In Cold Blood by Truman Capote
Truman Capote's In Cold Blood (originally 1965) created a firestorm at the time of publication and continues to generate a great deal of interest forty-five years later. I think this is arguably one of the classics of the twentieth century, something that should stand the test of time.
Capote spent five years researching the 1959 murders of the Clutter family, including parents Herbert and Bonnie and their youngest children, Nancy and Kenyon, just outside of Holcomb, Kansas. (The two oldest Clutter children were already gone from the home, with one married and living in Illinois and the other attending college in Kansas City and planning to be married at Christmas. Incidentally, they changed the wedding to three days after the funeral because of so many family members already being in town.)
He creates an engaging masterpiece, complete with the creation of a surprisingly sympathetic, considering the author is the polar opposite, portrayal of rural Kansas. The less-idyllic lifestyle of murderers Perry Smith and Dick Hickock, including how they spent their time after the murders, is also vividly portrayed.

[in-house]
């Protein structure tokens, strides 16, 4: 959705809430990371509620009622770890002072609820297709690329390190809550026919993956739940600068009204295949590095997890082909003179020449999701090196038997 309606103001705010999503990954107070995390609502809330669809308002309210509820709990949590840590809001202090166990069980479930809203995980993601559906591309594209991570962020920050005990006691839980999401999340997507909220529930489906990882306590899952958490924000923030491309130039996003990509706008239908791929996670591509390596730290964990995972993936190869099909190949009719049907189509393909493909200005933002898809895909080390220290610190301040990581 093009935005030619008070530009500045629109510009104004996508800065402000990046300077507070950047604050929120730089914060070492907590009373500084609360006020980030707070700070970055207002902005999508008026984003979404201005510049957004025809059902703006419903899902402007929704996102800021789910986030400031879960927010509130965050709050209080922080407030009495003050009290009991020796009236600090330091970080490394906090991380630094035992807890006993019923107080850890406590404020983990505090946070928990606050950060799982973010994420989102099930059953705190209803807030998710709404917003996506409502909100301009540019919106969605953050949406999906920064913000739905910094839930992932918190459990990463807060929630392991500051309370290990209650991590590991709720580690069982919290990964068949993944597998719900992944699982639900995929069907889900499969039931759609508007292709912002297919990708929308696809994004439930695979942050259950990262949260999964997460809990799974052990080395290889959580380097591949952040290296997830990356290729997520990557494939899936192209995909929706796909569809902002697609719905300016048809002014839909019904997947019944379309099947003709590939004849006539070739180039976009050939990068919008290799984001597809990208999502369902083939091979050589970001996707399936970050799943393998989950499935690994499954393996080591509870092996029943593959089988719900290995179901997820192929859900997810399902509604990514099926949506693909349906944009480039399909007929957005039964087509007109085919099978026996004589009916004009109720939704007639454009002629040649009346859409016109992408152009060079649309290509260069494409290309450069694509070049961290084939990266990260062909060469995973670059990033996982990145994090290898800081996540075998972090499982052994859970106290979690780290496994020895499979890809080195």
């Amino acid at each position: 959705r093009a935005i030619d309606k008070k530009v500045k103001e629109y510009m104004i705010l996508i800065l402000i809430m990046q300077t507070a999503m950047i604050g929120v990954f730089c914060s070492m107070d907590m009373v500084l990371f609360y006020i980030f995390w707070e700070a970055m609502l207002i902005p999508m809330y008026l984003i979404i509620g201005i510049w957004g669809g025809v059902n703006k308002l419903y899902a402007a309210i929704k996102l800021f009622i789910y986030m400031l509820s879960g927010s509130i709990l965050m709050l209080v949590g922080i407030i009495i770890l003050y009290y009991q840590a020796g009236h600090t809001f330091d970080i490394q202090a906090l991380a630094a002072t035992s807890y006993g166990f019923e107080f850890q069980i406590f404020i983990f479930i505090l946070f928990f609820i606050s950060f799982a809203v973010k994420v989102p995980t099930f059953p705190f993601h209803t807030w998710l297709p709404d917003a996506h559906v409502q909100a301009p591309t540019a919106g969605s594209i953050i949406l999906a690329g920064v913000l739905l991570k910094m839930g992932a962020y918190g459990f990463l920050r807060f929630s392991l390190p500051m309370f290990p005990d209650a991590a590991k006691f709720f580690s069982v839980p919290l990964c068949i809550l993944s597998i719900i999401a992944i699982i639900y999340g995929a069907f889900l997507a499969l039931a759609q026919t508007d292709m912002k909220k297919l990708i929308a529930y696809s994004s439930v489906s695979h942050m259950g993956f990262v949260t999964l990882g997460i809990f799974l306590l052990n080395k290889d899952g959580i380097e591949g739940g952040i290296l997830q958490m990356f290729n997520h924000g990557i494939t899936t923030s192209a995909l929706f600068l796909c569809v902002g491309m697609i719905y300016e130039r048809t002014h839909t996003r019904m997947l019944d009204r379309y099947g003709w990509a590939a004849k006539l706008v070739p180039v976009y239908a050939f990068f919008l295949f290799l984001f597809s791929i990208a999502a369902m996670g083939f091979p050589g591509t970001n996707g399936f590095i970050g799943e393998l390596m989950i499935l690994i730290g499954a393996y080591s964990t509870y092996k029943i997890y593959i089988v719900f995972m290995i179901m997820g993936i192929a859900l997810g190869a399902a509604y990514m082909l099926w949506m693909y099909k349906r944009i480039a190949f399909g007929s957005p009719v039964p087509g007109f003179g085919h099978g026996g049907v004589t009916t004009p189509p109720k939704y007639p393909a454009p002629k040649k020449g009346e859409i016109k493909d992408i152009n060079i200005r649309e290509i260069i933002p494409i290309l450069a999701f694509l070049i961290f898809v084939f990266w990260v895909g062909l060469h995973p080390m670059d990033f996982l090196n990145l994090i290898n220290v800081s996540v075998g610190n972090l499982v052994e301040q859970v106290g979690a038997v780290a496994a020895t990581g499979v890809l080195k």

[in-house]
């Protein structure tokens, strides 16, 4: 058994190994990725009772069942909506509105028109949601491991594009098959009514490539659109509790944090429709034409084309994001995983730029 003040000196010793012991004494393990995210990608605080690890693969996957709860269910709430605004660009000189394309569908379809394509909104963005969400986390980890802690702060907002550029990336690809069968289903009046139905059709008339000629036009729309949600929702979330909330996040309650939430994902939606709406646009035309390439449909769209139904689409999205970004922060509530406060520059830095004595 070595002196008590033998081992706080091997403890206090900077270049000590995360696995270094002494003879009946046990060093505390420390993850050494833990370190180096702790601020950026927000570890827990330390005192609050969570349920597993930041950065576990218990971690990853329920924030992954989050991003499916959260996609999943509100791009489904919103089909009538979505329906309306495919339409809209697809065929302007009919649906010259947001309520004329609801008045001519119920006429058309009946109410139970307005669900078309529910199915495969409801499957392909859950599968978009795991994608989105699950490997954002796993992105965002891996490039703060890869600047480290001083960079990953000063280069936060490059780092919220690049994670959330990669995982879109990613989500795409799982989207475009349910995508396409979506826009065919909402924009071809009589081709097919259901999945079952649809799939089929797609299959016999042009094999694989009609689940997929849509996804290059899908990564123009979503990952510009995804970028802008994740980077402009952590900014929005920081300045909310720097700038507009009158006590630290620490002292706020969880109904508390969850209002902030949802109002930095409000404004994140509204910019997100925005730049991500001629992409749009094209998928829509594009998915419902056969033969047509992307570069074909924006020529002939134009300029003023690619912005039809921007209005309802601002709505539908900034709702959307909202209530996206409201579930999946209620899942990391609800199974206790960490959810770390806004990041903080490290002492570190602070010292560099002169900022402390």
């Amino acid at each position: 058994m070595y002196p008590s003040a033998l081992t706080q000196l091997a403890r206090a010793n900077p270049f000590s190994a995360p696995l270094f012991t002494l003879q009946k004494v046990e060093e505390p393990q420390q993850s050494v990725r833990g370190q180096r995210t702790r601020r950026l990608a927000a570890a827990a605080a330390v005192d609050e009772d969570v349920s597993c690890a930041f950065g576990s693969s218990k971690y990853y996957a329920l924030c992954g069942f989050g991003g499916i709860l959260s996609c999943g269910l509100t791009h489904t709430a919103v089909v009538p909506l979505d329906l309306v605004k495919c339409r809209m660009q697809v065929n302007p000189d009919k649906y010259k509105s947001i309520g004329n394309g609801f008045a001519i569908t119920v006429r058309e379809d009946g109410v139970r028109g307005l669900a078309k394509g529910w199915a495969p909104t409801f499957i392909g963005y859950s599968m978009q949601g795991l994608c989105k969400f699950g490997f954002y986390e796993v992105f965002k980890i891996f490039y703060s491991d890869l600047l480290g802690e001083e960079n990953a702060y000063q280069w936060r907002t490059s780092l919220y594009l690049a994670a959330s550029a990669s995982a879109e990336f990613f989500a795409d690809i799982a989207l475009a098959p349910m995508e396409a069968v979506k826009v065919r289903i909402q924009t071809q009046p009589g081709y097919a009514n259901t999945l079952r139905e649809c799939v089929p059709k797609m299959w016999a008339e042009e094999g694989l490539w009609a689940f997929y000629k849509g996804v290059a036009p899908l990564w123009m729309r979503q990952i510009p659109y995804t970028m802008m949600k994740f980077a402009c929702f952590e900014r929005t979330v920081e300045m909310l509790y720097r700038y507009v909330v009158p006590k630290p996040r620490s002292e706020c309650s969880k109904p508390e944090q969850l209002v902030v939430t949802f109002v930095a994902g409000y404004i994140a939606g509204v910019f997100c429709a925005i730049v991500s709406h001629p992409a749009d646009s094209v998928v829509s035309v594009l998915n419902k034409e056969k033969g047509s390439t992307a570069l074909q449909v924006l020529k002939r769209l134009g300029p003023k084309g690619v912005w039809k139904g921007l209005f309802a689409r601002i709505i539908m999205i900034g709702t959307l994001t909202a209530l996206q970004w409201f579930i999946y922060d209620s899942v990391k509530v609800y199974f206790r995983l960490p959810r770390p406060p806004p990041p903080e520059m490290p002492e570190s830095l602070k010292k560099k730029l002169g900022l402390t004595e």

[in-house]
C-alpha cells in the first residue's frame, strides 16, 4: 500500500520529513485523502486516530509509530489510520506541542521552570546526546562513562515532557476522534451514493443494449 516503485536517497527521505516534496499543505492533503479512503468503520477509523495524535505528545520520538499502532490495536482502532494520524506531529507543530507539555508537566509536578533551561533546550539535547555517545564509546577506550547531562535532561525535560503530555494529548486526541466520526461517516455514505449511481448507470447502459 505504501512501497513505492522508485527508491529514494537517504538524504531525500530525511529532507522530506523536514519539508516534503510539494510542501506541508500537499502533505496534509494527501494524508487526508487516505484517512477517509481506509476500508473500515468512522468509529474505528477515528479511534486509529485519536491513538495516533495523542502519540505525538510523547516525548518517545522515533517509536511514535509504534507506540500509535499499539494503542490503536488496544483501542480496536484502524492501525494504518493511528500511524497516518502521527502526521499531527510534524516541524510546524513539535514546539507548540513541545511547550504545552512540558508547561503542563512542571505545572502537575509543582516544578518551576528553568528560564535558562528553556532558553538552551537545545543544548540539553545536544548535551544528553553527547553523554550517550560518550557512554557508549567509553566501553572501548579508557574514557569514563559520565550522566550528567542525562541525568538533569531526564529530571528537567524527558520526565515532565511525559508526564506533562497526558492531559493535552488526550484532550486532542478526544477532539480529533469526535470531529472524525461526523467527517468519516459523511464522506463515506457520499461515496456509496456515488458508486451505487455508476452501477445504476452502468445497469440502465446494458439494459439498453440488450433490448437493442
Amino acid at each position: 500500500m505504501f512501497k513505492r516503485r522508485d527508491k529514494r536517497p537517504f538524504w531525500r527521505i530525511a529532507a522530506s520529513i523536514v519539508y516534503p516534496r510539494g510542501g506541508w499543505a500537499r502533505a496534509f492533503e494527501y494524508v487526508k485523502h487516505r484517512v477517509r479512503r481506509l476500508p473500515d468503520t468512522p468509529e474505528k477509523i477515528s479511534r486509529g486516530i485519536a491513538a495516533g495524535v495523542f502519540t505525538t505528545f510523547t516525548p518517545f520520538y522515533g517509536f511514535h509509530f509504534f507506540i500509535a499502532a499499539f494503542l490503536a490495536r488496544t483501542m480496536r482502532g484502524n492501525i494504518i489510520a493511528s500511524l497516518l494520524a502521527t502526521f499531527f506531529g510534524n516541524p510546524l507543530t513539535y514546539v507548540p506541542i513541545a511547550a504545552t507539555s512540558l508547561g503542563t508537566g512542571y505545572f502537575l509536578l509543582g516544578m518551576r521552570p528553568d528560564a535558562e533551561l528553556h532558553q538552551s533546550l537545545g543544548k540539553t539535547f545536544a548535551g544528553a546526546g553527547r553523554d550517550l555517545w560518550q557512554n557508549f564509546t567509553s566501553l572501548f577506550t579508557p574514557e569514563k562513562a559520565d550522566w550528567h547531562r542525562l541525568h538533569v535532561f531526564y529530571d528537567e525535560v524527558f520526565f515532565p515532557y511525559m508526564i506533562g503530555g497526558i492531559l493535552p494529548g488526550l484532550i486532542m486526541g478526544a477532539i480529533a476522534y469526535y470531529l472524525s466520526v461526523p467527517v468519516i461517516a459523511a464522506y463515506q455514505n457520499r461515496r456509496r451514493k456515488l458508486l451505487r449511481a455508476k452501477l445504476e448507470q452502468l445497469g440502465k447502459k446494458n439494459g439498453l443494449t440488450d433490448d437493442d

This is a re-read for me, something I read years ago, long before I started blogging. Since that first reading, I've seen the movie adaptation with Robert Blake and the Capote movie, covering his time in Holcomb researching with companion/friend Harper Lee (To Kill a Mockingbird). Anyone seen Infamous? That movie sounds promising, too.
My overall personal rating of In Cold Blood is a B+.